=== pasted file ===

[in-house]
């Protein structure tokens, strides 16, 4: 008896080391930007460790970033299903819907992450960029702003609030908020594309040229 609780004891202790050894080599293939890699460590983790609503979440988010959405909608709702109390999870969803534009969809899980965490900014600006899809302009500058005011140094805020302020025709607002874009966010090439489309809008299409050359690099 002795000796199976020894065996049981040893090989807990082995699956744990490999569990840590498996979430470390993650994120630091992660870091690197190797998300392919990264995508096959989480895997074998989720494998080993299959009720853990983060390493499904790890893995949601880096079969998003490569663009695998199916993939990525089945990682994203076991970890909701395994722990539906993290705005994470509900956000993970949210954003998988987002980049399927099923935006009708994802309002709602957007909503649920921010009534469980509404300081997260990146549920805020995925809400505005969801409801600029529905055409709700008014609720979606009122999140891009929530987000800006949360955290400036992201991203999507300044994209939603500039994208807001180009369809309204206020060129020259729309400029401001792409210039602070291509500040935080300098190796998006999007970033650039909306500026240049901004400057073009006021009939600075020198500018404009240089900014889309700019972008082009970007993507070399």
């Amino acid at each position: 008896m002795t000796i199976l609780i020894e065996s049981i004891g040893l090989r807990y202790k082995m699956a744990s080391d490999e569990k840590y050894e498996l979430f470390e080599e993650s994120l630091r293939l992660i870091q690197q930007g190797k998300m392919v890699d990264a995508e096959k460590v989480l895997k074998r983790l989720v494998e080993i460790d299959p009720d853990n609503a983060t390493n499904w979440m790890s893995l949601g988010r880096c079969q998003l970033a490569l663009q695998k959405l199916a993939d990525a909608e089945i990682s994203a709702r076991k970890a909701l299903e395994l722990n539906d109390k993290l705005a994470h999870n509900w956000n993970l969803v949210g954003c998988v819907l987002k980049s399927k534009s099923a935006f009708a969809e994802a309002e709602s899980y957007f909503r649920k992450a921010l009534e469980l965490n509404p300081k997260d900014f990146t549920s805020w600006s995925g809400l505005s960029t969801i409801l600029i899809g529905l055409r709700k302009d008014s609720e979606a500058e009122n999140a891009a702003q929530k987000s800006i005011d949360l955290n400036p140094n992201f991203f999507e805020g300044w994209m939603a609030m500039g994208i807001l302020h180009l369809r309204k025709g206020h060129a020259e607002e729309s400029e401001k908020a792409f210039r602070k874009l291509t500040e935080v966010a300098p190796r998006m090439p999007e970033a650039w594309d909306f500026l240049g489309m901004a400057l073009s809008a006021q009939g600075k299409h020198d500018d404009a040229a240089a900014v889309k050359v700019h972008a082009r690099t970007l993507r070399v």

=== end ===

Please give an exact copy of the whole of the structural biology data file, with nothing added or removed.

[in-house]
């Protein structure tokens, strides 16, 4: 008896080391930007460790970033299903819907992450960029702003609030908020594309040229 609780004891202790050894080599293939890699460590983790609503979440988010959405909608709702109390999870969803534009969809899980965490900014600006899809302009500058005011140094805020302020025709607002874009966010090439489309809008299409050359690099 002795000796199976020894065996049981040893090989807990082995699956744990490999569990840590498996979430470390993650994120630091992660870091690197190797998300392919990264995508096959989480895997074998989720494998080993299959009720853990983060390493499904790890893995949601880096079969998003490569663009695998199916993939990525089945990682994203076991970890909701395994722990539906993290705005994470509900956000993970949210954003998988987002980049399927099923935006009708994802309002709602957007909503649920921010009534469980509404300081997260990146549920805020995925809400505005969801409801600029529905055409709700008014609720979606009122999140891009929530987000800006949360955290400036992201991203999507300044994209939603500039994208807001180009369809309204206020060129020259729309400029401001792409210039602070291509500040935080300098190796998006999007970033650039909306500026240049901004400057073009006021009939600075020198500018404009240089900014889309700019972008082009970007993507070399």
């Amino acid at each position: 008896m002795t000796i199976l609780i020894e065996s049981i004891g040893l090989r807990y202790k082995m699956a744990s080391d490999e569990k840590y050894e498996l979430f470390e080599e993650s994120l630091r293939l992660i870091q690197q930007g190797k998300m392919v890699d990264a995508e096959k460590v989480l895997k074998r983790l989720v494998e080993i460790d299959p009720d853990n609503a983060t390493n499904w979440m790890s893995l949601g988010r880096c079969q998003l970033a490569l663009q695998k959405l199916a993939d990525a909608e089945i990682s994203a709702r076991k970890a909701l299903e395994l722990n539906d109390k993290l705005a994470h999870n509900w956000n993970l969803v949210g954003c998988v819907l987002k980049s399927k534009s099923a935006f009708a969809e994802a309002e709602s899980y957007f909503r649920k992450a921010l009534e469980l965490n509404p300081k997260d900014f990146t549920s805020w600006s995925g809400l505005s960029t969801i409801l600029i899809g529905l055409r709700k302009d008014s609720e979606a500058e009122n999140a891009a702003q929530k987000s800006i005011d949360l955290n400036p140094n992201f991203f999507e805020g300044w994209m939603a609030m500039g994208i807001l302020h180009l369809r309204k025709g206020h060129a020259e607002e729309s400029e401001k908020a792409f210039r602070k874009l291509t500040e935080v966010a300098p190796r998006m090439p999007e970033a650039w594309d909306f500026l240049g489309m901004a400057l073009s809008a006021q009939g600075k299409h020198d500018d404009a040229a240089a900014v889309k050359v700019h972008a082009r690099t970007l993507r070399v």